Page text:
Compartment Pressure Testing

Your doctor or physiotherapist has diagnosed a probable exertional compartment syndrome and is requesting some pressure measurements in your leg muscles after you exercise to help confirm this diagnosis. This may happen in the fronts of your shin, the calf region or in both places.

This procedure involves injecting some local anaesthetic into the affected area of your leg so that the pressure monitoring needle can be inserted without pain. After the anaesthetic you will either hop for 1-2 minutes, or move your foot up and down, depending on where the problem is, to build up the muscle pressure. The pressure monitoring needle will then be inserted and the pressure is measured over the next 10 minutes.

What are the risks of this procedure?

We have done 3 to 4 hundred of these tests with very few problems. There is however a potential risk that one of the needles may touch a nerve or artery in your leg and cause some bleeding in your shin muscle. If this was severe it may require an urgent operation to release the bleeding, but this has not been necessary in any of our previous tests.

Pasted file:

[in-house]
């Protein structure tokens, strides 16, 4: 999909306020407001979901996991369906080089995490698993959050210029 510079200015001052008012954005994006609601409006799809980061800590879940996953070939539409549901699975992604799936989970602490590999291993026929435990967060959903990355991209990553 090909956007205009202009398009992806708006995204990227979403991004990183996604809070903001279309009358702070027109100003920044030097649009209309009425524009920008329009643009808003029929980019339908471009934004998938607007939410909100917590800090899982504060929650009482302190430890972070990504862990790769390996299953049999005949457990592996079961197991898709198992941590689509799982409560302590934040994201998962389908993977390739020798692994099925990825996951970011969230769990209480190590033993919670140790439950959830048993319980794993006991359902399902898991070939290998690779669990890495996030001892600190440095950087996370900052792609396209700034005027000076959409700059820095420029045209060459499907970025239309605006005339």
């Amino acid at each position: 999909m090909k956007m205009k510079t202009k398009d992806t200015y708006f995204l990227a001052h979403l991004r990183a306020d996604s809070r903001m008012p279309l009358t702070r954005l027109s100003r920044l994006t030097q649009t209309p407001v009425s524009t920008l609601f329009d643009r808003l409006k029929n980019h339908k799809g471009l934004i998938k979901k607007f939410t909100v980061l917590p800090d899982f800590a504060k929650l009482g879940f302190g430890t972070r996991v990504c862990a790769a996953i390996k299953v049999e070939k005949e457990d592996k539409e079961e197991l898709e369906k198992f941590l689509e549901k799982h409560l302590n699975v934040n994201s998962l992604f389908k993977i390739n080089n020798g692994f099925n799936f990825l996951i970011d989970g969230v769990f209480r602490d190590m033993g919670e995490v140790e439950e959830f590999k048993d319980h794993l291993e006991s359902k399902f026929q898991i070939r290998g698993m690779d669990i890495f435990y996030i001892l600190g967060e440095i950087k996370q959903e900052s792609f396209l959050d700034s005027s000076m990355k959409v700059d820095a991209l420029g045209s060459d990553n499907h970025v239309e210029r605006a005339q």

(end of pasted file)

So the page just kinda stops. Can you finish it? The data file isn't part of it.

In preparation for the pressure test
  • Try to continue to exercise, within the limits of your pain, as this makes the test more accurate for your condition
  • Bring someone with you to drive, as there is a chance that your foot may be numb, and you cannot drive home
After the test
  • You should not plan to exercise for at least 3 days, or until your leg has fully recovered.
  • You should avoid baths or spas for 2 days until the needle holes fully heal; you may have a shower with no problems.
  • You shouldn’t drive on the day of the test, and not until you are sure your leg is fully recovered – usually the next day.
  • There may be a mild ache when the anaesthetic wears off, and this usually responds to elevation of the leg, ice packs, and simple pain relief such as Panadeine or Voltaren– this is not unusual.

But if you should experience increasing pain increasing swelling increasing throbbing increasing numbness this may be a sign of bleeding into the muscle. This is an emergency and you should contact the clinic or seek an assessment from your local hospital emergency department immediately. You should explain to them that you have had a compartment pressure test and that there is a chance you may have bleeding in the muscle (ie acute compartment syndrome). This is fortunately very rare and has never been a problem in the past. It is however important to get it checked by a Doctor to exclude an acute compartment syndrome where a prolonged increase in pressure can damage muscle.